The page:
The briefs were filed more than a week after the end of a four-day trial in U.S. District Court in Phoenix in which Republican voters alleged the IRC’s two Democrats and chairwoman conspired to gerrymander the map to the advantage of Democrats by diluting Republican votes. The IRC denied the allegations and asserted in its brief the Republicans failed to prove their case.
IRC attorneys Colin Campbell and Joseph Kanefield argue in their brief that the plaintiffs changed their theory by the end of trial because they had no direct evidence of bad intent.
“. . . they now urge the Court to strike down the legislative map because the Commission did more than Plaintiffs say was required to comply with the Voting Rights Act; because an unnecessary exercise in discretion, even for a constitutionally valid purpose, is enough to infer an improper motive,” the attorneys wrote. The Voting Rights Act includes a provision that some districts must be likely to elect minority candidates.
The attorneys wrote that the theory is contrary to the facts presented at trial, decades of case law and principles governing redistricting and the courts’ role.
Plaintiffs’ attorney David Cantelme argued in his brief the IRC followed poor legal advice of Bruce Adelson to under-populate districts to comply with the Voting Rights Act.
Cantelme wrote that poor legal advice is no defense and the Voting Rights Act doesn’t authorize the deviations the IRC “deliberately and intentionally engaged in after it reconvened on November 29, 2011.”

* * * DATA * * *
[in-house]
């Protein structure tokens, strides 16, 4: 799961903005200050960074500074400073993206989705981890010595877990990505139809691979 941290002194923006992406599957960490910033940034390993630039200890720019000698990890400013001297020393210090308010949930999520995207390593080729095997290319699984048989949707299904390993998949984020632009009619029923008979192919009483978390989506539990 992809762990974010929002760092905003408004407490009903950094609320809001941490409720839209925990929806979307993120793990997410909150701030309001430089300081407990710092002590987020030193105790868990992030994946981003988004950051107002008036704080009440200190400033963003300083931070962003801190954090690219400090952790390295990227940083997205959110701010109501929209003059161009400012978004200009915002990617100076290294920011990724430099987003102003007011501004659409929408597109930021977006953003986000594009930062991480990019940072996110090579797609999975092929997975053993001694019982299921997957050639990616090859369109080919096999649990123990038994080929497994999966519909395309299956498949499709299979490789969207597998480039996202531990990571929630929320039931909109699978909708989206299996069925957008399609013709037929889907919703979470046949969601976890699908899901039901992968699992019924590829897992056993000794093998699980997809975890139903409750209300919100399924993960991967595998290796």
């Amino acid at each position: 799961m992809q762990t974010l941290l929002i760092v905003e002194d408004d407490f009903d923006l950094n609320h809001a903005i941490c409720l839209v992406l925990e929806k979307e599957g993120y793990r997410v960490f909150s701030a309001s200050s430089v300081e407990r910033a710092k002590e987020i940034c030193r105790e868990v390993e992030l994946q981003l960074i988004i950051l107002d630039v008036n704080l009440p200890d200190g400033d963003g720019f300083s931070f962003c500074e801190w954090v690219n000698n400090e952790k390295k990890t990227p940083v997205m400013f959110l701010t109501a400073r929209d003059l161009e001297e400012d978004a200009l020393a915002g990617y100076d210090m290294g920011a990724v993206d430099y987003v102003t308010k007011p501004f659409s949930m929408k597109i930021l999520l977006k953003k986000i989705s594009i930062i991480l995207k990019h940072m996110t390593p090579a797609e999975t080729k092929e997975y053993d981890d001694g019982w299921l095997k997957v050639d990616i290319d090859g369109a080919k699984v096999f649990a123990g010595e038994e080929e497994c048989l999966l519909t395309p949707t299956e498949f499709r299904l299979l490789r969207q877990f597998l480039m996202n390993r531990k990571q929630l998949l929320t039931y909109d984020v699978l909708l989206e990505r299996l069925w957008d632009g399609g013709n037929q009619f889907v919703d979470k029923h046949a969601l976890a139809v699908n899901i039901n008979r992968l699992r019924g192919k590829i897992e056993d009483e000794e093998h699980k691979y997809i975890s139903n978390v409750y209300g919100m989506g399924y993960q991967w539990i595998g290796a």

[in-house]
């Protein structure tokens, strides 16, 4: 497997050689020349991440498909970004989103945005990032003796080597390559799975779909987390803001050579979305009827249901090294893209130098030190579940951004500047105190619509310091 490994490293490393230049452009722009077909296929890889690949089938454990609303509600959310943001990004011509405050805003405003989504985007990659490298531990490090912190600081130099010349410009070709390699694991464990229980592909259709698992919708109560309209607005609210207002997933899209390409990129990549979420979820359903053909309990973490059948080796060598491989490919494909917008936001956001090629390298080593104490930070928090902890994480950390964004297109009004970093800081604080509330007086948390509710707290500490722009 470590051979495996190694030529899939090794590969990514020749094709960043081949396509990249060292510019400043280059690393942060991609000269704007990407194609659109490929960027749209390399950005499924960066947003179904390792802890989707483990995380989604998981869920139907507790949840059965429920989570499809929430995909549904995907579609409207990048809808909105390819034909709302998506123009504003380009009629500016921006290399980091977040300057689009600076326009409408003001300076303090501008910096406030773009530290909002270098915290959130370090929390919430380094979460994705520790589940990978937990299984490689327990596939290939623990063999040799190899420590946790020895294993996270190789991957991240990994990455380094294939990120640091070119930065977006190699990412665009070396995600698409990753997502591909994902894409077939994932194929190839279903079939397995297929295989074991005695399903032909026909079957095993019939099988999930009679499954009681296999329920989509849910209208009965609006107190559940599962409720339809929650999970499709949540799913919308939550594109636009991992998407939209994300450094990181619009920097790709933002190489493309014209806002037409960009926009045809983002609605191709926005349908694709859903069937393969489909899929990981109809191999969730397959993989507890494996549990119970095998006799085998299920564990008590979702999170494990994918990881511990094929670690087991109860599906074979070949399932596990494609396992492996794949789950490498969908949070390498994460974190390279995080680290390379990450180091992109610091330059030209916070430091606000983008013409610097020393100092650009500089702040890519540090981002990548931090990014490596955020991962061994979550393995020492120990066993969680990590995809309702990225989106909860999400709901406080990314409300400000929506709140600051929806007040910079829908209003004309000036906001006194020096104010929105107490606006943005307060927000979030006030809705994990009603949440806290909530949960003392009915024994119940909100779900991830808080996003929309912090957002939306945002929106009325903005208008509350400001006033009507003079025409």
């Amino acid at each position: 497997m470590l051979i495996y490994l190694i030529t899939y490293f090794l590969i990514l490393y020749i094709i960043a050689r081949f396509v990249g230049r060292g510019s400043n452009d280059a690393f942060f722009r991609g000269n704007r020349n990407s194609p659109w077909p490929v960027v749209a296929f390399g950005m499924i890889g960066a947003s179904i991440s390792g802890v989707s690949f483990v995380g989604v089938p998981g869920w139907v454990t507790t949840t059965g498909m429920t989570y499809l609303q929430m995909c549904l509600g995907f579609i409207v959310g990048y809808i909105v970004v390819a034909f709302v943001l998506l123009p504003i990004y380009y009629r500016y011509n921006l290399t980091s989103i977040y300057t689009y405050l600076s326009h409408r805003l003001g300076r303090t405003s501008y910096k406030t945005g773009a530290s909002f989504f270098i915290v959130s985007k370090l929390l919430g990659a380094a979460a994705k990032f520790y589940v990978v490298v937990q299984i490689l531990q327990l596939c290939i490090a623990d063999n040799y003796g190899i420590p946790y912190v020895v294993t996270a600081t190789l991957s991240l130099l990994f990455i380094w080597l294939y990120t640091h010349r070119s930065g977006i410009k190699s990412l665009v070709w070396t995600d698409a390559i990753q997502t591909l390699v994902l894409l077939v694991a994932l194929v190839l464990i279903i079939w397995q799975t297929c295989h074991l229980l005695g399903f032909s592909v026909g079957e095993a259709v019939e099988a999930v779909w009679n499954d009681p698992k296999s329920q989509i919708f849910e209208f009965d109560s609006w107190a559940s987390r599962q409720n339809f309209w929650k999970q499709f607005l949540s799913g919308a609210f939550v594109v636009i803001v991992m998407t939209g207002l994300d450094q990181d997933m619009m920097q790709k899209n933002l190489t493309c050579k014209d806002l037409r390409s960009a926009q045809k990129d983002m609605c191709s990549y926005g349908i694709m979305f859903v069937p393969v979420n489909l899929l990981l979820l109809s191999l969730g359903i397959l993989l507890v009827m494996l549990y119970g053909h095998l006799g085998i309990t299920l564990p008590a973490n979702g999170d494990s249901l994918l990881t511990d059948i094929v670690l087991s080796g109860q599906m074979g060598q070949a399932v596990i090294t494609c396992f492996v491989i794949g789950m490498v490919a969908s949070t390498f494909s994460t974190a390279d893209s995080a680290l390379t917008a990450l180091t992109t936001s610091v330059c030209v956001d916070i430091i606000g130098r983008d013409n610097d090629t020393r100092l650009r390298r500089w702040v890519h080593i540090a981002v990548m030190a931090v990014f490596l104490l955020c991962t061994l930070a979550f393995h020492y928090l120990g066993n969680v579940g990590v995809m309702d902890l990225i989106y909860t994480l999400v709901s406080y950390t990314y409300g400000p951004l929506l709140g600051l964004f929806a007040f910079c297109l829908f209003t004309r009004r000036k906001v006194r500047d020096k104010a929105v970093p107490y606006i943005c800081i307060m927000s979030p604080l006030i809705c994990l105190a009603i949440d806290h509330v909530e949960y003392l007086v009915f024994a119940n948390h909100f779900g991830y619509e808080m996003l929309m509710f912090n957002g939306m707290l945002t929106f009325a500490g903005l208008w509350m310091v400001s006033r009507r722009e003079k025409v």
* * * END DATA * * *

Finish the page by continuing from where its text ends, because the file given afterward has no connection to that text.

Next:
“In practical effect, the Adelson advice is a backdoor means of maximizing the number of minority districts, despite Congress’s directive that such was not required or even a goal of Section 5 (of the Voting Rights Act),” Cantelme wrote.
The plaintiffs are asking the three-judge panel to order the maps to be redrawn.
The GOP lost its supermajority in the Legislature since the new map took effect and Democrats outnumber Republicans in the state’s congressional delegation. Democrats say the new maps simply reflect Arizona’s more diverse electorate.
Colin and Kanefield wrote that the map strongly favors Republicans, who hold 17 seats in the Senate and 36 in the House, and they will probably retain control for the decade.
“The idea that the Commission would overpopulate Anglo Republican districts for the purpose of invidious discrimination, yet create a map that ultimately over represents Republicans in the Legislature makes no sense unless it was part of a wholly illogical Democratic scheme to entrench itself as the minority party,” Campbell and Kanefield wrote.